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Reddit will now publicly track political ad spending on its platform

Reddit will now publicly track political ad spending on its platform


It’s also updating its political advertising policies

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Illustration by Alex Castro / The Verge

Reddit is launching a new subreddit that will list all political ad campaigns that have run on the site since January 1st, 2019, the company announced today. The new subreddit can be found at r/RedditPoliticalAds.

“In this community, you will find information on the individual advertiser, their targeting, impressions, and spend on a per-campaign basis,” Reddit said in its announcement post. “We plan to consistently update this subreddit as new political ads run on Reddit, so we can provide transparency into our political advertisers and the conversation their ad(s) inspires.”

All ads must have comments on for the first 24 hours that they’re live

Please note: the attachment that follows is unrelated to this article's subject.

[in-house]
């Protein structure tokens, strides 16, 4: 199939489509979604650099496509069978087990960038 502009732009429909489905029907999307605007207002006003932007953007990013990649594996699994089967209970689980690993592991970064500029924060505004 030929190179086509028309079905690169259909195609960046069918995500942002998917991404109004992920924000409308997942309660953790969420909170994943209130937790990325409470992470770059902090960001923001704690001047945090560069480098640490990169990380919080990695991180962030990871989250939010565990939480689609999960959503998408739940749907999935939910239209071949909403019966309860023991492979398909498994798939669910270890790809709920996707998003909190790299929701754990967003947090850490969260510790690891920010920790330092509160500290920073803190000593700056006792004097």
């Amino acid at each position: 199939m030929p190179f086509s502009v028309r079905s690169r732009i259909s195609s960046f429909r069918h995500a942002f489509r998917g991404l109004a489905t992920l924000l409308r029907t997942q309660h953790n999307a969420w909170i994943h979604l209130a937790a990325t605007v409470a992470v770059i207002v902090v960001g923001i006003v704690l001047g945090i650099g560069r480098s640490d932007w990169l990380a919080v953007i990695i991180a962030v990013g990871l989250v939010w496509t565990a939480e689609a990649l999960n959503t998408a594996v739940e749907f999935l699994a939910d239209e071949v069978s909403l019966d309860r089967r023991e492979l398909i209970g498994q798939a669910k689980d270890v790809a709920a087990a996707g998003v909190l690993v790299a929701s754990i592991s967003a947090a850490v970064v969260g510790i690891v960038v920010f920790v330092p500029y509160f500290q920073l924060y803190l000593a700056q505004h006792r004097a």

Reddit is also updating its policies for political advertising to require political campaigns to work with Reddit’s sales team on ads and to require political advertisers to leave comments on for the first 24 hours an ad campaign is live. However, advertisers can moderate the comments on the ad posts, according to a Reddit admin, so an advertiser could remove comments they don’t want shown under the ad, in theory.

r/RedditPoliticalAds will only feature ads that actually run on Reddit, the admin said. If ads are mistakenly approved and then removed, information about those ads will remain on the subreddit, but they’ll have a flair attached to their title that says the ad was “Approved in Error.”

Reddit joins Facebook in having a political ad database. Twitter, however, has bowed out entirely from having political ads on the site, announcing in October that it would ban all political ads globally starting in November. “We have made this decision based on our belief that political message reach should be earned, not bought,” Twitter says on its political content policy page.